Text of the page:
The consequence of this mindset can be seen everywhere in society today. Almost every country in the world has a tax system designed to treat people unequally depending on their income, their marital status, the number of children they have, their age, and the type of investments they may have. The purpose of this arrangement is to redistribute wealth, which means to favor some classes over others. In some cases, there are bizarre loopholes written into the tax laws just to favor one corporation or one politically influential group. Other laws provide tax-exemption and subsidies to favored groups or corporations. Inequality is the whole purpose of these laws.

In the realm of social relationships, there are laws to establish racial quotas, gender quotas, affirmative-action initiatives, and to prohibit expressions of opinion that may be objectionable to some group or to the master planners. In all of these measures, there is an unequal application of the law based on what group or class you happen to be in or on what opinion you hold. We are told that all of this is necessary to accomplish a desirable change in society. Yet, after more than a hundred years of social engineering, there is not one place on the globe where collectivists can point with pride and show where their master plan has actually worked as they predicted. There have been many books written about the collectivist utopia, but they never happened. The real-world results wherever collectivism has been applied are more poverty than before, more suffering than before, and certainly more injustice than before.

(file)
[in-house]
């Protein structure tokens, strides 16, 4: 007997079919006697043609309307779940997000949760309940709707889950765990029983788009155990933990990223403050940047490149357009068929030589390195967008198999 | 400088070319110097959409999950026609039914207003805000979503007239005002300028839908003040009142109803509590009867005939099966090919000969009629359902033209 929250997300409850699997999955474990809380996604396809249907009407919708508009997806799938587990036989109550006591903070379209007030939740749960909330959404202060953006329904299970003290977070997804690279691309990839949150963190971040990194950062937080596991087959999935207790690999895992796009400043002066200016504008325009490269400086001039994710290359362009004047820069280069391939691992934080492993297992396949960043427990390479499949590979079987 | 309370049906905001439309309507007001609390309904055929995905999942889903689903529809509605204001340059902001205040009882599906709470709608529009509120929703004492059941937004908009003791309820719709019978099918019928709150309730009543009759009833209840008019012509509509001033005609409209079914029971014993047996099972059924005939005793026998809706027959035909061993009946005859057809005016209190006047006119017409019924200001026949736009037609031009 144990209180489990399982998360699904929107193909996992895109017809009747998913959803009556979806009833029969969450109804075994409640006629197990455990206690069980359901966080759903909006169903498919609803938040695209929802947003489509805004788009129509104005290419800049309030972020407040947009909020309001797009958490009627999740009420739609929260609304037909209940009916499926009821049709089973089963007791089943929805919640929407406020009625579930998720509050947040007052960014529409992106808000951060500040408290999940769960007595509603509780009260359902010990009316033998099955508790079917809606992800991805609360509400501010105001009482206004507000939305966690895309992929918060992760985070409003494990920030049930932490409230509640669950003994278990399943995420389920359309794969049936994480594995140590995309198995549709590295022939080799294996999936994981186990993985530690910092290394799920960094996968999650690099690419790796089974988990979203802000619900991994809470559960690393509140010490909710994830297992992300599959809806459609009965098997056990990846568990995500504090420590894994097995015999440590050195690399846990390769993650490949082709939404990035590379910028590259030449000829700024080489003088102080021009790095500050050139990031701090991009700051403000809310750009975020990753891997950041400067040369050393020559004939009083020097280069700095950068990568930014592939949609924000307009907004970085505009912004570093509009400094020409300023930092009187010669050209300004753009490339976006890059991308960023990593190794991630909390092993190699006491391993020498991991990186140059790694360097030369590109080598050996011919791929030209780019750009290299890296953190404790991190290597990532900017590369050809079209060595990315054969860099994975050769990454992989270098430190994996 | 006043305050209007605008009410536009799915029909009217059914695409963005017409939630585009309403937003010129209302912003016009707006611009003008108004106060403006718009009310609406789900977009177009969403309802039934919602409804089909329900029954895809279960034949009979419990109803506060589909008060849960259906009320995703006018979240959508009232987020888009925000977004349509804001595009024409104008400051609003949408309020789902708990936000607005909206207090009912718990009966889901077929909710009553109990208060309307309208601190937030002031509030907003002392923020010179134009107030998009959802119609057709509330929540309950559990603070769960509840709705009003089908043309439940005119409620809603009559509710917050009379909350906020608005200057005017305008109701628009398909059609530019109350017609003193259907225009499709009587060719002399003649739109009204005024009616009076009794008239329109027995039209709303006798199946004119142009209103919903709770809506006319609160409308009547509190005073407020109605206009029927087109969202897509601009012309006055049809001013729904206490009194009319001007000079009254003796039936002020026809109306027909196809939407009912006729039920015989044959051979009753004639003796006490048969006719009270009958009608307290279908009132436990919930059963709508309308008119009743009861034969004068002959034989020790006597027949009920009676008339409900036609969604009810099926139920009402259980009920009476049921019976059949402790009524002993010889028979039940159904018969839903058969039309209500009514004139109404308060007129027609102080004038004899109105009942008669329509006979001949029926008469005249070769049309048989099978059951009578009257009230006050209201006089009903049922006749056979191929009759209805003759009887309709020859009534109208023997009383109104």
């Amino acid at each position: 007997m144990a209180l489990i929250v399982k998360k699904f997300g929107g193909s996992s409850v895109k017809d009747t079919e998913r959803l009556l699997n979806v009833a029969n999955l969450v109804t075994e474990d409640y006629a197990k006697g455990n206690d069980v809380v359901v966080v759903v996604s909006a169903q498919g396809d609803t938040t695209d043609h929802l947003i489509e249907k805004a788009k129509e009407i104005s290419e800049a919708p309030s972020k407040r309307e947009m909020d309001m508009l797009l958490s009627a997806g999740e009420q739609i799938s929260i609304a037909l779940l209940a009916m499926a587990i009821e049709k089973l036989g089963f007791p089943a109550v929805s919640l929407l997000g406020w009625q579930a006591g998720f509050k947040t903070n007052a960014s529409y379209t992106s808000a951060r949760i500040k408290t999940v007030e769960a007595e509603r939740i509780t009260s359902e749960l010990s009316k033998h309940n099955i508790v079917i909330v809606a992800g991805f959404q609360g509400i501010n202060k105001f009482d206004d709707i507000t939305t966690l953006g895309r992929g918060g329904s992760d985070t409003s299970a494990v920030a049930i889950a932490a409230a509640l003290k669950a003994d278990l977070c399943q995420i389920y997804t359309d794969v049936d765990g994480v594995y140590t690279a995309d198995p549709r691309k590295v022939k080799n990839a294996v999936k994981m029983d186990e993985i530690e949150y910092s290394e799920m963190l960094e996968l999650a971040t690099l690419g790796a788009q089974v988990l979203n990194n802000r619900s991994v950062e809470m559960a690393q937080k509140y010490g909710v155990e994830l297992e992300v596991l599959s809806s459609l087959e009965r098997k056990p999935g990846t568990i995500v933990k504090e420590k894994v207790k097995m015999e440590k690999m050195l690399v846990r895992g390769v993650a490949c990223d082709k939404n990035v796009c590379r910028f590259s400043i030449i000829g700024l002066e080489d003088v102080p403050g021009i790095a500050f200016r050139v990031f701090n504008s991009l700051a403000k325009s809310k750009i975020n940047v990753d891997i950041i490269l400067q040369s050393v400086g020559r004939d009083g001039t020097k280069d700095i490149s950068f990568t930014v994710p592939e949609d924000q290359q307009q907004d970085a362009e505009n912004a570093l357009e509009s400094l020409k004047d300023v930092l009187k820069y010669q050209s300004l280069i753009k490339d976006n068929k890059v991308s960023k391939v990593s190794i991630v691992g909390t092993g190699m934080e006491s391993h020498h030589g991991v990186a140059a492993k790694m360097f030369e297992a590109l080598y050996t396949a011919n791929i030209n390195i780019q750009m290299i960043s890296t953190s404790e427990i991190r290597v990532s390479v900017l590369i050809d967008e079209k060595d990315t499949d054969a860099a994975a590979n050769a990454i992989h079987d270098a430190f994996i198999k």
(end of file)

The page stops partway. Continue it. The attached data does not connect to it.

There is a better way. Individualism is based on the premise that all citizens should be equal under law, regardless of their national origin, race, religion, gender, education, economic status, life style, or political opinion. No class should be given preferential treatment, regardless of the merit or popularity of its cause. To favor one class over another is not equality under law.

When all of these factors are considered together, we come to the sixth ideological division between collectivism and individualism. Collectivists believe that the proper role of government should be positive, that the state should take the initiative in all aspects of the affairs of men, that it should be aggressive, lead, and provide. It should be the great organizer of society.

Individualists believe that the proper function of government is negative and defensive. It is to protect, not to provide; for if the state is granted the power to provide for some, it must also be able to take from others, and once that power is granted, there are those who will seek it for their advantage. It always leads to legalized plunder and loss of freedom. If government is powerful enough to give us everything we want, it is also powerful enough to take from us everything we have. Therefore, the proper function of government is to protect the lives, liberty, and property of its citizens; nothing more.